Why Supporting the Local Food Scene Should be a Priority during a Global Pandemic (and All Year Round)

Posted On April 25, 2020

While the issue of businesses suffering during a pandemic is inevitable, one must not deny the issue in application to the agricultural industry, especially when taking into consideration the size of our islands. During a period of such doubt and uncertainty, it is easy to get caught up in the midst of self and/or socially imposed struggle, that may affect not only our ability to take care of our own health, but also the health of those dearest to us.

One way to encouragingly and effectively sustain one’s health and general well-being is through first hand nutrition.

Whilst it may be tempting and appealing to rely heavily or even solely on non-perishable goods for the sake of convenience, this does not necessarily have to be the case. Whilst many businesses are faced with the issue of declining sales, many are coming up with new methods to make ends meet, in an efficient, sustainable and customer-friendly way.

The local food scene is something that I believe to be highly underrated, and the bountiful selection of seasonal produce our islands have to offer is something I find to be continuously disregarded of its potential. Food heritage is a concept deeply engrained into many cultural aspects of our being. Many agriculturalists are enabling Maltese citizens to have access to this from the comfort of their own homes, which I believe is significantly relevant to dietary well-being, and simultaneously reciprocates benefit to the producers themselves.

Delivery services have become a major source of income to many producers during this time, but has further been beneficial to educating the public as to why supporting the local food scene is in fact so effective at enabling our food-related ecology to flourish. By simply educating oneself as to what produce is seasonal at different times of the year, this enables a consumer to not only contribute to the success of local businesses, but additionally to prioritize one’s health, as well as possibly improve one’s skills in the kitchen.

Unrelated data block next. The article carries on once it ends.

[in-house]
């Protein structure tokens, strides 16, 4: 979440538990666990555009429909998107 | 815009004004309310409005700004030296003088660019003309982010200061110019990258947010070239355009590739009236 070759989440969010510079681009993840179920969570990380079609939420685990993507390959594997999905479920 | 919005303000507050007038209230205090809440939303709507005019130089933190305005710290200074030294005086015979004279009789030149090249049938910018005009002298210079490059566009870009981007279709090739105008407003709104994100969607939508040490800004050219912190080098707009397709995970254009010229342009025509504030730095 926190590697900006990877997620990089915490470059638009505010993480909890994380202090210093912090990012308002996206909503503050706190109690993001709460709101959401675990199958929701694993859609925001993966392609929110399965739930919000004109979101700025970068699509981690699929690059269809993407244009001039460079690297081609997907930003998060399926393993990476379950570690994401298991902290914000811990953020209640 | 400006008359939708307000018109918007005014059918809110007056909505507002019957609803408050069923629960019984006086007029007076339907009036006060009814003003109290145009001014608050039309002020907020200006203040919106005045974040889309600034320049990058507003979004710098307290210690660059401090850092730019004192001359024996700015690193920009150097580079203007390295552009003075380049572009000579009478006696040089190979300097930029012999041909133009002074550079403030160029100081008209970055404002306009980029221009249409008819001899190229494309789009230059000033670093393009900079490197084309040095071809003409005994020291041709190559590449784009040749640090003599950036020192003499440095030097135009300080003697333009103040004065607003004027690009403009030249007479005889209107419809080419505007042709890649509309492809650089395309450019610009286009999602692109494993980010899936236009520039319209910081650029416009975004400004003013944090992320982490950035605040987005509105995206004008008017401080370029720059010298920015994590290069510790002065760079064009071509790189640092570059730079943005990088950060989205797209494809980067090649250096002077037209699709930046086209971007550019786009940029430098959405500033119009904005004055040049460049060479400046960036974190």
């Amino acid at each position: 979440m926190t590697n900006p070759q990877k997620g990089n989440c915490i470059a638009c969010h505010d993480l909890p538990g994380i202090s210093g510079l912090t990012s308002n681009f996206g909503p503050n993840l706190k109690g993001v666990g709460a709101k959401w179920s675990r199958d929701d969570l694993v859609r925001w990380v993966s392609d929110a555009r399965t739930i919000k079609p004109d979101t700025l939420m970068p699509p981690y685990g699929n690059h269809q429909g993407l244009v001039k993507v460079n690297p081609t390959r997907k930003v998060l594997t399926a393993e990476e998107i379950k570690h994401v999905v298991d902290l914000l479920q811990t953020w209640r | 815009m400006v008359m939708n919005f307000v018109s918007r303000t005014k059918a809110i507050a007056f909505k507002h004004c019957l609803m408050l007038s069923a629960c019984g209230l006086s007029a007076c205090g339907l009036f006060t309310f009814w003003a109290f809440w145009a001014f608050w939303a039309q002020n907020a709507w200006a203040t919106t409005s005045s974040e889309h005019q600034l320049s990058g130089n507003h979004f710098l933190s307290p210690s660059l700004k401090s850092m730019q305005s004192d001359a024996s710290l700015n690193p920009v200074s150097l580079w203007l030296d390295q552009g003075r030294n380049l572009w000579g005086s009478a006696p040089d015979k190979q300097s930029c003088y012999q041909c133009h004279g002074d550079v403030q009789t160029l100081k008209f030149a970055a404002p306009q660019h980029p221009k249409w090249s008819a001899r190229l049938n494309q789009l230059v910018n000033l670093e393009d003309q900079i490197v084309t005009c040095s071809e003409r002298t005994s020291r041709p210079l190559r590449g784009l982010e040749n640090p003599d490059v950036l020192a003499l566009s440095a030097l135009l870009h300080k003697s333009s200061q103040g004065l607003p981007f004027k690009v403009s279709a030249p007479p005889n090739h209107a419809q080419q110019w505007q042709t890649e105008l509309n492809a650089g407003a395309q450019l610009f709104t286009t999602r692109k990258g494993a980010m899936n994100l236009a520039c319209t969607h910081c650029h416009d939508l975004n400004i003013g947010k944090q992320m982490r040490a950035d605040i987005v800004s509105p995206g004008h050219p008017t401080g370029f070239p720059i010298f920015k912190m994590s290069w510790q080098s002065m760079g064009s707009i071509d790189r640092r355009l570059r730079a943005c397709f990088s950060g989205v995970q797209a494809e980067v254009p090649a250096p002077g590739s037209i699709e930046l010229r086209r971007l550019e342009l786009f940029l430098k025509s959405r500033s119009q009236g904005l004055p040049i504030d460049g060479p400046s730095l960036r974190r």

For instance, it being April at the moment, it is a rather well-known fact amongst the Maltese that the humble broad bean is in season within our islands. The benefit of consuming local and seasonal produce is something we’ve all been preached to about, but is definitely not practiced enough amongst as it should be amongst us Maltese.

A shift between linear mass production to local economic circulation is becoming impossible to avoid, and is drastically changing our approach to food. Many EU academics are even calling for new policies to be implicated, as a form of encouragement towards this ‘farm-to-fork’ approach. A time such as this can easily be linked to previous times of struggle, thereby encouraging us to return to these culturally-embedded practices of simplifying our dietary choices, based around lessening the need for food importation and transportation.

Prolonged promotion of food sustainability and seasonality will have great impacts on our perception of food production, distribution and security, as well as improve our consumption patterns. This will also help to tackle the largely problematic issue of food waste, and enable us to improve our dietary habits. Human behavior is immensely effective on how policies change in the context of food sustainability. Our choices and therefore our actions are what make up the heavy demand for extended surplus of local food distribution.

As an unintentional sufferer of the global pandemic, food sustainability may be the last thing on many of our minds, which is why it is critical to prevent the issue from getting swept under the carpet. Government intervention must be aimed at the concern of both land and marine environments, to equalize the possibility of participation in maintaining the gradual progression of local food sustainability. 

Written by Nicole Borg


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